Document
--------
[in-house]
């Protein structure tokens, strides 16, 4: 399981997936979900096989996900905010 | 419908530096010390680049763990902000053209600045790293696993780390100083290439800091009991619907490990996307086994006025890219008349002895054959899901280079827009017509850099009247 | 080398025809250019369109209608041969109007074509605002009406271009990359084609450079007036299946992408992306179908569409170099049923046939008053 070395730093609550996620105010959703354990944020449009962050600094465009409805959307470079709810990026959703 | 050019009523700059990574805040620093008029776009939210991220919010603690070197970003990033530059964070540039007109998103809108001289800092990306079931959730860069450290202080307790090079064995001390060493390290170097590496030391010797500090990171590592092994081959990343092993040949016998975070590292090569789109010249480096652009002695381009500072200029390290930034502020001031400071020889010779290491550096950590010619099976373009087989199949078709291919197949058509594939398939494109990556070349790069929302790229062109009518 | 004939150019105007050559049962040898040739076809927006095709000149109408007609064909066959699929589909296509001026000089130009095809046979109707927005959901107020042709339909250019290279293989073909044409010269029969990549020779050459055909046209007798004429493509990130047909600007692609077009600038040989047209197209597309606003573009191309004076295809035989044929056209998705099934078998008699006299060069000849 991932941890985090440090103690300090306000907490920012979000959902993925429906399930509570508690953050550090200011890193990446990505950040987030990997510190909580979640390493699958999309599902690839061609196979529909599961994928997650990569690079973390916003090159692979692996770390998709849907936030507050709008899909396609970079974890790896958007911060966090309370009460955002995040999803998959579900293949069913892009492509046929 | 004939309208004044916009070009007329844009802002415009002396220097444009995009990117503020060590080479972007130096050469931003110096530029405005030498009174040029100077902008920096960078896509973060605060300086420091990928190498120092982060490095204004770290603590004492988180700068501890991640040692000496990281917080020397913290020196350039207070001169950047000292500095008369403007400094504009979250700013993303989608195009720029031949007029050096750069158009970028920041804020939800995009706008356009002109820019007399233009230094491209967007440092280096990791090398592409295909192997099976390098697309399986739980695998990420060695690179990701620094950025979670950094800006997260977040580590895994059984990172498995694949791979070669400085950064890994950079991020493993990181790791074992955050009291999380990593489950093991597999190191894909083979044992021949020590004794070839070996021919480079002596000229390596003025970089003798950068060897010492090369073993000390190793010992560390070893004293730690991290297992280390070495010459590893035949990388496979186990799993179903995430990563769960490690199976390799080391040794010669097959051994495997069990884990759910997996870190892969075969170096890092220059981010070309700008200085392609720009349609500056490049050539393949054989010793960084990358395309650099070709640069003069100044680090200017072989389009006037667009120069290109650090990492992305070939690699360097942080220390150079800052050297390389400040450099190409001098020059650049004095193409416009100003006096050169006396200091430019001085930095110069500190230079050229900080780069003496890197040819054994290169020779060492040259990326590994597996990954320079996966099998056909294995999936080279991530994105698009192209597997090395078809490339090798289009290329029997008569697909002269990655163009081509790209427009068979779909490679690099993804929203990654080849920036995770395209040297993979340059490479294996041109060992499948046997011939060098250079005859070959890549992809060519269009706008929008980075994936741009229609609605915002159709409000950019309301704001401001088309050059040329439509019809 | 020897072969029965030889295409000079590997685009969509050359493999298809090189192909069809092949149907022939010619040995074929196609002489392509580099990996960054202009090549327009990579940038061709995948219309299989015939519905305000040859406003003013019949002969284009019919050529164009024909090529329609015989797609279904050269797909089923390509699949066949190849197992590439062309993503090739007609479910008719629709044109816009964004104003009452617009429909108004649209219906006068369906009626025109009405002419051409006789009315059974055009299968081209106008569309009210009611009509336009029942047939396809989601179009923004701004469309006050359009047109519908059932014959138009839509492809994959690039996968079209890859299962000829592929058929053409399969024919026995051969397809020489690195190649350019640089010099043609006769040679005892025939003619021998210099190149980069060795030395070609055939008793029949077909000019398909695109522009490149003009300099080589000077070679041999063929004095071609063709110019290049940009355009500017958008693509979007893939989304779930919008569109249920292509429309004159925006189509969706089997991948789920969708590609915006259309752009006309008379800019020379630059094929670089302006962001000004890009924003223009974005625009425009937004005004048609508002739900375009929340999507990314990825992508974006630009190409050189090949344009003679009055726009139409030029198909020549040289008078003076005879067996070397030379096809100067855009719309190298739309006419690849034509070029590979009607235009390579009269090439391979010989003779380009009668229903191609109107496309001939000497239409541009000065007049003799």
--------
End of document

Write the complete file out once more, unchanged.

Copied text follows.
[in-house]
């Protein structure tokens, strides 16, 4: 399981997936979900096989996900905010 | 419908530096010390680049763990902000053209600045790293696993780390100083290439800091009991619907490990996307086994006025890219008349002895054959899901280079827009017509850099009247 | 080398025809250019369109209608041969109007074509605002009406271009990359084609450079007036299946992408992306179908569409170099049923046939008053 070395730093609550996620105010959703354990944020449009962050600094465009409805959307470079709810990026959703 | 050019009523700059990574805040620093008029776009939210991220919010603690070197970003990033530059964070540039007109998103809108001289800092990306079931959730860069450290202080307790090079064995001390060493390290170097590496030391010797500090990171590592092994081959990343092993040949016998975070590292090569789109010249480096652009002695381009500072200029390290930034502020001031400071020889010779290491550096950590010619099976373009087989199949078709291919197949058509594939398939494109990556070349790069929302790229062109009518 | 004939150019105007050559049962040898040739076809927006095709000149109408007609064909066959699929589909296509001026000089130009095809046979109707927005959901107020042709339909250019290279293989073909044409010269029969990549020779050459055909046209007798004429493509990130047909600007692609077009600038040989047209197209597309606003573009191309004076295809035989044929056209998705099934078998008699006299060069000849 991932941890985090440090103690300090306000907490920012979000959902993925429906399930509570508690953050550090200011890193990446990505950040987030990997510190909580979640390493699958999309599902690839061609196979529909599961994928997650990569690079973390916003090159692979692996770390998709849907936030507050709008899909396609970079974890790896958007911060966090309370009460955002995040999803998959579900293949069913892009492509046929 | 004939309208004044916009070009007329844009802002415009002396220097444009995009990117503020060590080479972007130096050469931003110096530029405005030498009174040029100077902008920096960078896509973060605060300086420091990928190498120092982060490095204004770290603590004492988180700068501890991640040692000496990281917080020397913290020196350039207070001169950047000292500095008369403007400094504009979250700013993303989608195009720029031949007029050096750069158009970028920041804020939800995009706008356009002109820019007399233009230094491209967007440092280096990791090398592409295909192997099976390098697309399986739980695998990420060695690179990701620094950025979670950094800006997260977040580590895994059984990172498995694949791979070669400085950064890994950079991020493993990181790791074992955050009291999380990593489950093991597999190191894909083979044992021949020590004794070839070996021919480079002596000229390596003025970089003798950068060897010492090369073993000390190793010992560390070893004293730690991290297992280390070495010459590893035949990388496979186990799993179903995430990563769960490690199976390799080391040794010669097959051994495997069990884990759910997996870190892969075969170096890092220059981010070309700008200085392609720009349609500056490049050539393949054989010793960084990358395309650099070709640069003069100044680090200017072989389009006037667009120069290109650090990492992305070939690699360097942080220390150079800052050297390389400040450099190409001098020059650049004095193409416009100003006096050169006396200091430019001085930095110069500190230079050229900080780069003496890197040819054994290169020779060492040259990326590994597996990954320079996966099998056909294995999936080279991530994105698009192209597997090395078809490339090798289009290329029997008569697909002269990655163009081509790209427009068979779909490679690099993804929203990654080849920036995770395209040297993979340059490479294996041109060992499948046997011939060098250079005859070959890549992809060519269009706008929008980075994936741009229609609605915002159709409000950019309301704001401001088309050059040329439509019809 | 020897072969029965030889295409000079590997685009969509050359493999298809090189192909069809092949149907022939010619040995074929196609002489392509580099990996960054202009090549327009990579940038061709995948219309299989015939519905305000040859406003003013019949002969284009019919050529164009024909090529329609015989797609279904050269797909089923390509699949066949190849197992590439062309993503090739007609479910008719629709044109816009964004104003009452617009429909108004649209219906006068369906009626025109009405002419051409006789009315059974055009299968081209106008569309009210009611009509336009029942047939396809989601179009923004701004469309006050359009047109519908059932014959138009839509492809994959690039996968079209890859299962000829592929058929053409399969024919026995051969397809020489690195190649350019640089010099043609006769040679005892025939003619021998210099190149980069060795030395070609055939008793029949077909000019398909695109522009490149003009300099080589000077070679041999063929004095071609063709110019290049940009355009500017958008693509979007893939989304779930919008569109249920292509429309004159925006189509969706089997991948789920969708590609915006259309752009006309008379800019020379630059094929670089302006962001000004890009924003223009974005625009425009937004005004048609508002739900375009929340999507990314990825992508974006630009190409050189090949344009003679009055726009139409030029198909020549040289008078003076005879067996070397030379096809100067855009719309190298739309006419690849034509070029590979009607235009390579009269090439391979010989003779380009009668229903191609109107496309001939000497239409541009000065007049003799």